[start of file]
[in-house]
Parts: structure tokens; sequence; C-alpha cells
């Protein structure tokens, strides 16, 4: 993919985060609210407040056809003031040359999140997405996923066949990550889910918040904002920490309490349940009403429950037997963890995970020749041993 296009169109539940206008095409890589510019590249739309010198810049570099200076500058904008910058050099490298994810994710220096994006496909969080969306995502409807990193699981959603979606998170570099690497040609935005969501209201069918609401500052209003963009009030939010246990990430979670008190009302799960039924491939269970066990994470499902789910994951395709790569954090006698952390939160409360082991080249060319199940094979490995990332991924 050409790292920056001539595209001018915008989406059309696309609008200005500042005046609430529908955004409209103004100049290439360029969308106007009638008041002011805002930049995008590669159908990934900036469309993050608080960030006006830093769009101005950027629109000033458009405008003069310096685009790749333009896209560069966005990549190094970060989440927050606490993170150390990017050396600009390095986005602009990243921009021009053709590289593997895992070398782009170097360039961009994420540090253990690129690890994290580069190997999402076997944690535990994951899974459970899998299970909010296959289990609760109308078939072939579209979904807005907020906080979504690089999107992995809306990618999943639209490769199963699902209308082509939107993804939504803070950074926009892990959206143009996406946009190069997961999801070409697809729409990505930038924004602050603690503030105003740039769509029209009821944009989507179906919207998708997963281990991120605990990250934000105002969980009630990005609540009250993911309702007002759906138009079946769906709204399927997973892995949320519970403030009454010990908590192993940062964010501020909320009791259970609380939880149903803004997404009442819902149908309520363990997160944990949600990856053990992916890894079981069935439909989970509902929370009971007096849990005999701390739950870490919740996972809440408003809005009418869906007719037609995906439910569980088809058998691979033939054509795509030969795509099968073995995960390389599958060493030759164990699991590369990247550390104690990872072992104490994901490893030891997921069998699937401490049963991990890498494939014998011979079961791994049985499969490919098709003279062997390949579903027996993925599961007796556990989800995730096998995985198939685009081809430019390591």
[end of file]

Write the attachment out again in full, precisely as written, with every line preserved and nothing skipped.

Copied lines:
[in-house]
Parts: structure tokens; sequence; C-alpha cells
């Protein structure tokens, strides 16, 4: 993919985060609210407040056809003031040359999140997405996923066949990550889910918040904002920490309490349940009403429950037997963890995970020749041993 296009169109539940206008095409890589510019590249739309010198810049570099200076500058904008910058050099490298994810994710220096994006496909969080969306995502409807990193699981959603979606998170570099690497040609935005969501209201069918609401500052209003963009009030939010246990990430979670008190009302799960039924491939269970066990994470499902789910994951395709790569954090006698952390939160409360082991080249060319199940094979490995990332991924 050409790292920056001539595209001018915008989406059309696309609008200005500042005046609430529908955004409209103004100049290439360029969308106007009638008041002011805002930049995008590669159908990934900036469309993050608080960030006006830093769009101005950027629109000033458009405008003069310096685009790749333009896209560069966005990549190094970060989440927050606490993170150390990017050396600009390095986005602009990243921009021009053709590289593997895992070398782009170097360039961009994420540090253990690129690890994290580069190997999402076997944690535990994951899974459970899998299970909010296959289990609760109308078939072939579209979904807005907020906080979504690089999107992995809306990618999943639209490769199963699902209308082509939107993804939504803070950074926009892990959206143009996406946009190069997961999801070409697809729409990505930038924004602050603690503030105003740039769509029209009821944009989507179906919207998708997963281990991120605990990250934000105002969980009630990005609540009250993911309702007002759906138009079946769906709204399927997973892995949320519970403030009454010990908590192993940062964010501020909320009791259970609380939880149903803004997404009442819902149908309520363990997160944990949600990856053990992916890894079981069935439909989970509902929370009971007096849990005999701390739950870490919740996972809440408003809005009418869906007719037609995906439910569980088809058998691979033939054509795509030969795509099968073995995960390389599958060493030759164990699991590369990247550390104690990872072992104490994901490893030891997921069998699937401490049963991990890498494939014998011979079961791994049985499969490919098709003279062997390949579903027996993925599961007796556990989800995730096998995985198939685009081809430019390591």